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How come that after all these decades, innovations and fancy solutions, the most accessible and most reliable way to do #backups is freaking zip/tar with low compression onto an external network drive... #linux

Currently dabbling with an overlay #encrypted FS + #rsync, which is similar to what is described here:

i.e. files are encrypted in real-time through a virtual filesystem and the encrypted content is stored externally via rsync. Makes it super fast, incremental and reasonably secure. When restoring, you can sync back to the encrypted FS and it magically appears in your real FS.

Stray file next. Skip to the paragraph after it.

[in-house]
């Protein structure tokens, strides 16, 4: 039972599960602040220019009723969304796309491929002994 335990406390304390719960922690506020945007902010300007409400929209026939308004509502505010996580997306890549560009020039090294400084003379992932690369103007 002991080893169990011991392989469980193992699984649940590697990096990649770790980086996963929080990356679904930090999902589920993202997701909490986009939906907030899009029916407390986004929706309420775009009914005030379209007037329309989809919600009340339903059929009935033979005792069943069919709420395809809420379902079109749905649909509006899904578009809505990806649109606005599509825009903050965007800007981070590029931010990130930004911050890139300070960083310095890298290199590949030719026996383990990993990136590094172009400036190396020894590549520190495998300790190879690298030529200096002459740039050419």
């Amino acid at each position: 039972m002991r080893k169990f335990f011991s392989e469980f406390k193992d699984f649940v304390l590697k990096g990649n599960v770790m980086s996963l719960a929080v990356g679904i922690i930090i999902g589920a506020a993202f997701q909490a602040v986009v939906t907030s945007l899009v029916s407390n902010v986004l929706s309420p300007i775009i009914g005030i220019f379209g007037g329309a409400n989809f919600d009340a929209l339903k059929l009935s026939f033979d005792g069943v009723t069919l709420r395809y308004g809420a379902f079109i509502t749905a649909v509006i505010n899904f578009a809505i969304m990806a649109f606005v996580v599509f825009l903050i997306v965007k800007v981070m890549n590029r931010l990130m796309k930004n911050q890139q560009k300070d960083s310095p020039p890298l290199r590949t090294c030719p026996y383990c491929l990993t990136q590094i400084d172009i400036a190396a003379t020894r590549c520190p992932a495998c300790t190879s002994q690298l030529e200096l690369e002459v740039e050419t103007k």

The only downside (but also advantage...) is that the remotely stored content can not be viewed by itself (file- and directory names are gibberish) , i.e. you restore everything or nothing. #backups

Edit: Another downside: Since directory names and filenames are not identifiable, rsync can also not exclude certain patterns like cachefiles, trashbin, .git-dirs, etc.

Some new development here: I actually took the advice of above article and use #gocryptfs for this now with the "plaintextnames" parameter, such that file names stay un-obfuscated and #rsync's exclude option works as intended.

Looks like gocryptfs is a lot faster too. Seems like the ideal option for my #backup needs